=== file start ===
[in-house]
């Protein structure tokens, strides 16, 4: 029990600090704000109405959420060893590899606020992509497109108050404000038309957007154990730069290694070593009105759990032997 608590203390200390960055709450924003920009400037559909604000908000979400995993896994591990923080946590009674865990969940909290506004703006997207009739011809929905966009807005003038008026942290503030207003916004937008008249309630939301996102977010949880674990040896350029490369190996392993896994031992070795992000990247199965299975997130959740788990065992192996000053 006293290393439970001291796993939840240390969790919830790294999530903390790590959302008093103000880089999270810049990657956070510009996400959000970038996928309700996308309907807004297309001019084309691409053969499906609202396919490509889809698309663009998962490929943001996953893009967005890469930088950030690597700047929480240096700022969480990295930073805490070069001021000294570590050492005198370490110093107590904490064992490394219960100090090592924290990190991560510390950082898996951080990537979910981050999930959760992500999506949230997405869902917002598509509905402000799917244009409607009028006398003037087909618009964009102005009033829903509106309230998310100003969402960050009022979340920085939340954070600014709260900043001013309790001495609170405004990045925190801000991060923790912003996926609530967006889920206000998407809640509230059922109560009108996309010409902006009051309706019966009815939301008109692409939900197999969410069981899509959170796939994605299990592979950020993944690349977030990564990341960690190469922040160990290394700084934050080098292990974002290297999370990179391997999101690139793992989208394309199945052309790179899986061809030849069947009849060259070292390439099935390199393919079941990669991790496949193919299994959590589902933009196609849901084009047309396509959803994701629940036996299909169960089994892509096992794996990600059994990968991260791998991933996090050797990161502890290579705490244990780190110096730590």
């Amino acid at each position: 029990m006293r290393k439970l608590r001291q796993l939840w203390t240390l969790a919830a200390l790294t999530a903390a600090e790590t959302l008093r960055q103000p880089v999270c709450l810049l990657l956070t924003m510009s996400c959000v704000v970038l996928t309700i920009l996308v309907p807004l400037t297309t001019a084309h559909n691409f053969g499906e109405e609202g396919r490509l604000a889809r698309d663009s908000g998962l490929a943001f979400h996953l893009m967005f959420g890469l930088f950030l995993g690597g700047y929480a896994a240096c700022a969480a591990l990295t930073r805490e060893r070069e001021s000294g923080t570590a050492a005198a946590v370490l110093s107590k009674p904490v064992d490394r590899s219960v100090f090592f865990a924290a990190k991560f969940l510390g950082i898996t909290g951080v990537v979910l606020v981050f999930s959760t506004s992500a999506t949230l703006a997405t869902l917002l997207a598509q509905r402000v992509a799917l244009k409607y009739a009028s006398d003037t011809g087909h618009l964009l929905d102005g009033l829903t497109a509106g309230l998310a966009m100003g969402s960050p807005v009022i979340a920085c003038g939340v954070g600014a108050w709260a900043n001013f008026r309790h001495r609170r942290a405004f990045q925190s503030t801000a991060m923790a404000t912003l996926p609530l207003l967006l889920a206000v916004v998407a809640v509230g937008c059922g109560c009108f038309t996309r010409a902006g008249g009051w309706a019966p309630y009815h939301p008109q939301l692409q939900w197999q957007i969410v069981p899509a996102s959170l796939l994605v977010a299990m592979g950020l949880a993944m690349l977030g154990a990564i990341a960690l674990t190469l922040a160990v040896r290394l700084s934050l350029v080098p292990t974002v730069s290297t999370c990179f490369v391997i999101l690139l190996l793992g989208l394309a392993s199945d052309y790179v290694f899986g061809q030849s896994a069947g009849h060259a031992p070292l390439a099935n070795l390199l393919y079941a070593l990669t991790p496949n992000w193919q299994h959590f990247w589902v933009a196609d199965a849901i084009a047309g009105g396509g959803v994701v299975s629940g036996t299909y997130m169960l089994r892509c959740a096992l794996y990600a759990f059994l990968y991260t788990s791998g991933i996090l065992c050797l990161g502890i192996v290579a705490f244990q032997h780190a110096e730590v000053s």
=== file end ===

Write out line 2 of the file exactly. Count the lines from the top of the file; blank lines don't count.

């Protein structure tokens, strides 16, 4: 029990600090704000109405959420060893590899606020992509497109108050404000038309957007154990730069290694070593009105759990032997 608590203390200390960055709450924003920009400037559909604000908000979400995993896994591990923080946590009674865990969940909290506004703006997207009739011809929905966009807005003038008026942290503030207003916004937008008249309630939301996102977010949880674990040896350029490369190996392993896994031992070795992000990247199965299975997130959740788990065992192996000053 006293290393439970001291796993939840240390969790919830790294999530903390790590959302008093103000880089999270810049990657956070510009996400959000970038996928309700996308309907807004297309001019084309691409053969499906609202396919490509889809698309663009998962490929943001996953893009967005890469930088950030690597700047929480240096700022969480990295930073805490070069001021000294570590050492005198370490110093107590904490064992490394219960100090090592924290990190991560510390950082898996951080990537979910981050999930959760992500999506949230997405869902917002598509509905402000799917244009409607009028006398003037087909618009964009102005009033829903509106309230998310100003969402960050009022979340920085939340954070600014709260900043001013309790001495609170405004990045925190801000991060923790912003996926609530967006889920206000998407809640509230059922109560009108996309010409902006009051309706019966009815939301008109692409939900197999969410069981899509959170796939994605299990592979950020993944690349977030990564990341960690190469922040160990290394700084934050080098292990974002290297999370990179391997999101690139793992989208394309199945052309790179899986061809030849069947009849060259070292390439099935390199393919079941990669991790496949193919299994959590589902933009196609849901084009047309396509959803994701629940036996299909169960089994892509096992794996990600059994990968991260791998991933996090050797990161502890290579705490244990780190110096730590």